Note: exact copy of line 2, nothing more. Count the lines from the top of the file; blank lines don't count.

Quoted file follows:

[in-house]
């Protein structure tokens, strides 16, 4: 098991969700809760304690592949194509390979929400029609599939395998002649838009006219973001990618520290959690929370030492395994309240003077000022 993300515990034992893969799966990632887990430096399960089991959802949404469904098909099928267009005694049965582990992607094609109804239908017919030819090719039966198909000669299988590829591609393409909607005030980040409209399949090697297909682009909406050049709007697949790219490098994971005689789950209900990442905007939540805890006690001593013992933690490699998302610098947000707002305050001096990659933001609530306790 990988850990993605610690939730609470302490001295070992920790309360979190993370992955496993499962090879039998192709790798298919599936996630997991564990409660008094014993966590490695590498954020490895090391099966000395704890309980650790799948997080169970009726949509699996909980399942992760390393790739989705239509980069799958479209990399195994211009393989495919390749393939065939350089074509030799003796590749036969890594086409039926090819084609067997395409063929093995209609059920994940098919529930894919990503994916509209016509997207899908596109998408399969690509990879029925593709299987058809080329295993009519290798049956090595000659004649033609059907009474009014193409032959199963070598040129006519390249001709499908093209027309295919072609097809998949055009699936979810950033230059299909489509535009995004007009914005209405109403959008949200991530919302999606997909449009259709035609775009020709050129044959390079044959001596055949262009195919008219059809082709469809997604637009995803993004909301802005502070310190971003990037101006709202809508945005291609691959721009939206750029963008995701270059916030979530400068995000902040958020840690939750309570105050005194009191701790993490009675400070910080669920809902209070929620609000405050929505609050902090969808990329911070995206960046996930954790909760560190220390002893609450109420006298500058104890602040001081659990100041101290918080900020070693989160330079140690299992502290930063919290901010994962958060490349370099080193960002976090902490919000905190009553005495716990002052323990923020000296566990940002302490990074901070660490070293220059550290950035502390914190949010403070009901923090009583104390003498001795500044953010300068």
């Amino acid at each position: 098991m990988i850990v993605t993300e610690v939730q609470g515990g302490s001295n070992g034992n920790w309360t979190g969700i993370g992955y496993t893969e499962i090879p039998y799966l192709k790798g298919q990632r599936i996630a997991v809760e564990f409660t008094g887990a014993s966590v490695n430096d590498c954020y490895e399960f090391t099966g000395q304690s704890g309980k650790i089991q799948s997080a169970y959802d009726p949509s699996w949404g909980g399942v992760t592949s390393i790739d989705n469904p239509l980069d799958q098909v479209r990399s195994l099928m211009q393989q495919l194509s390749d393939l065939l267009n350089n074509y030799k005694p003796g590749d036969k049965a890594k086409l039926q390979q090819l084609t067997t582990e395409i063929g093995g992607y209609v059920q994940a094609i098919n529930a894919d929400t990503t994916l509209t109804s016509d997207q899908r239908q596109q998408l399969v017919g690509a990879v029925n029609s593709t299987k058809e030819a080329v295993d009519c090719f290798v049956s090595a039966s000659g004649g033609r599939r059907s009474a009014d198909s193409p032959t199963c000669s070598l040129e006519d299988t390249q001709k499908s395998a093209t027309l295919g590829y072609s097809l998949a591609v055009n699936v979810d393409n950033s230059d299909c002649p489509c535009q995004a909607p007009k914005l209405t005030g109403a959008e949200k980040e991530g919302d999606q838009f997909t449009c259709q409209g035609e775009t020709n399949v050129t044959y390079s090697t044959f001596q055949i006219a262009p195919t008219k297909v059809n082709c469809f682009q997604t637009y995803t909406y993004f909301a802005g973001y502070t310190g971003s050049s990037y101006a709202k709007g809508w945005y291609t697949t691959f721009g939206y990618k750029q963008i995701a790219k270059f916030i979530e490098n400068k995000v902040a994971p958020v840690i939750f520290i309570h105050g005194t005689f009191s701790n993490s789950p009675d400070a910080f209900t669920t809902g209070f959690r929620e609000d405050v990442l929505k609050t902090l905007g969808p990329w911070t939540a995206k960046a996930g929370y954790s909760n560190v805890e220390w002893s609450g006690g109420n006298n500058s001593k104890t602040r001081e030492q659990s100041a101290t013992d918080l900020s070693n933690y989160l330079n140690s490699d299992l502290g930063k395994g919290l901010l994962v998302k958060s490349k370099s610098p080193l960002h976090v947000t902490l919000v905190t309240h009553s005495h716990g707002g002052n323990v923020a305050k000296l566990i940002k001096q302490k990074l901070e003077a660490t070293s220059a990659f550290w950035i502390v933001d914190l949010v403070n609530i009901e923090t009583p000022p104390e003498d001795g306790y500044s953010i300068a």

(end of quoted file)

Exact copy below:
């Protein structure tokens, strides 16, 4: 098991969700809760304690592949194509390979929400029609599939395998002649838009006219973001990618520290959690929370030492395994309240003077000022 993300515990034992893969799966990632887990430096399960089991959802949404469904098909099928267009005694049965582990992607094609109804239908017919030819090719039966198909000669299988590829591609393409909607005030980040409209399949090697297909682009909406050049709007697949790219490098994971005689789950209900990442905007939540805890006690001593013992933690490699998302610098947000707002305050001096990659933001609530306790 990988850990993605610690939730609470302490001295070992920790309360979190993370992955496993499962090879039998192709790798298919599936996630997991564990409660008094014993966590490695590498954020490895090391099966000395704890309980650790799948997080169970009726949509699996909980399942992760390393790739989705239509980069799958479209990399195994211009393989495919390749393939065939350089074509030799003796590749036969890594086409039926090819084609067997395409063929093995209609059920994940098919529930894919990503994916509209016509997207899908596109998408399969690509990879029925593709299987058809080329295993009519290798049956090595000659004649033609059907009474009014193409032959199963070598040129006519390249001709499908093209027309295919072609097809998949055009699936979810950033230059299909489509535009995004007009914005209405109403959008949200991530919302999606997909449009259709035609775009020709050129044959390079044959001596055949262009195919008219059809082709469809997604637009995803993004909301802005502070310190971003990037101006709202809508945005291609691959721009939206750029963008995701270059916030979530400068995000902040958020840690939750309570105050005194009191701790993490009675400070910080669920809902209070929620609000405050929505609050902090969808990329911070995206960046996930954790909760560190220390002893609450109420006298500058104890602040001081659990100041101290918080900020070693989160330079140690299992502290930063919290901010994962958060490349370099080193960002976090902490919000905190009553005495716990002052323990923020000296566990940002302490990074901070660490070293220059550290950035502390914190949010403070009901923090009583104390003498001795500044953010300068």